FIG appoints Nicolas Buompane as secretary general

FIG appoints Nicolas Buompane as secretary general

The International Federation of Gymnastics (FIG) has appointed Nicolas Buompane as its new secretary general and announced plans for a new ethics foundation.

Buompane was elected unanimously at the governing body’s executive committee meeting in Lausanne, Switzerland, following a proposal from FIG president Morinari Watanabe.

The Swiss will take over from André Gueisbuhler, who was reappointed last year until 31st December 2018. Gueisbuhler had served in the position since 2004, having previously worked as deputy secretary general for 13 years.

Buompane has been deputy secretary general since November 2007, and will assume his new role on 1st January 2019.

Meanwhile, the FIG also announced that it has formed an independent ‘Ethics Foundation’ as part of a project to ‘reinforce its rules and review its structure to fight abuse and all forms of misconduct in the sport’.

The foundation will be responsible for dealing with any issues relating to ethics, misconduct, aggression and other rule violations, and will contact relevant legal authorities and offer support to those affected by such incidents.

The new structure will be divided into four sections including a new security and protection group, a compliance committee, a disciplinary commission and an appeal tribunal. More details are to be finalised ahead of the next FIG congress meeting in Baku, Azerbaijan in December.

The FIG executive committee has also adopted new policies and procedures for safeguarding and protecting participants in gymnastics. The FIG said the new procedures are based on the premise that ‘every sporting organisation has a responsibility to foster a healthy and respectful environment in which athletes can develop without being harassed, assaulted or abused’.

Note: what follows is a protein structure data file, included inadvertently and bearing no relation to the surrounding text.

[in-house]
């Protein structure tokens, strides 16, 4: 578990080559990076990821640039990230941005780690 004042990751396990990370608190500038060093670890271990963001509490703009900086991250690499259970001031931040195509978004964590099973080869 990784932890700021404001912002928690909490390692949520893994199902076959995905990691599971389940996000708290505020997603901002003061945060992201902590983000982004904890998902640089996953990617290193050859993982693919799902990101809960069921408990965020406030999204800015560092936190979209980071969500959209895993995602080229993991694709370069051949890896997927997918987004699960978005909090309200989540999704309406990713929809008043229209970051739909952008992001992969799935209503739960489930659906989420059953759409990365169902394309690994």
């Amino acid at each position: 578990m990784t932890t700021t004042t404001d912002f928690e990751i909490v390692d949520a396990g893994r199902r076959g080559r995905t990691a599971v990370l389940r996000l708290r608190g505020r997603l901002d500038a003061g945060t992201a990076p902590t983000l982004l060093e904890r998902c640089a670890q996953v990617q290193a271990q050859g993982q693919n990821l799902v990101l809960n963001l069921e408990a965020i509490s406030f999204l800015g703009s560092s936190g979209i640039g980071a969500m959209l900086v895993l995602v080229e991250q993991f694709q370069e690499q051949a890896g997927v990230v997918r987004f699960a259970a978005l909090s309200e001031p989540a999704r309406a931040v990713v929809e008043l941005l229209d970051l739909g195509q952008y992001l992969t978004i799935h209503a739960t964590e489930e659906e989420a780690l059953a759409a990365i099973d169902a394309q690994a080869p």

The policies aim to provide all FIG member federations with guidelines to help them identify and respond to any instances of harassment, aggression and misconduct.

The moves come amid a sexual abuse scandal embroiling USA Gymnastics. Last month, Larry Nassar was sentenced to up to 175 years in prison after pleading guilty to seven counts of criminal sexual misconduct in the first degree during his time working as a doctor at Michigan State University and USA Gymnastics.

More than 250 people have accused him of abuse, including American Olympic athletes. Three-time Olympic gold medallist Aly Raisman, who testified against Nassar, has filed a lawsuit against the US Olympic Committee (USOC), USA Gymnastics and others, alleging that the USOC was aware that Nassar had abused athletes.

Elsewhere, the FIG also announced that a team all-around competition will be tested at this year's Trampoline World Championships in the Russian city of St Petersburg.

The event will combine individual trampoline, synchronised trampoline, double mini-trampoline and women's and men's tumbling, with the final contested between the top five nations.

Action in St Petersburg is due to take place between 7th and 10th November.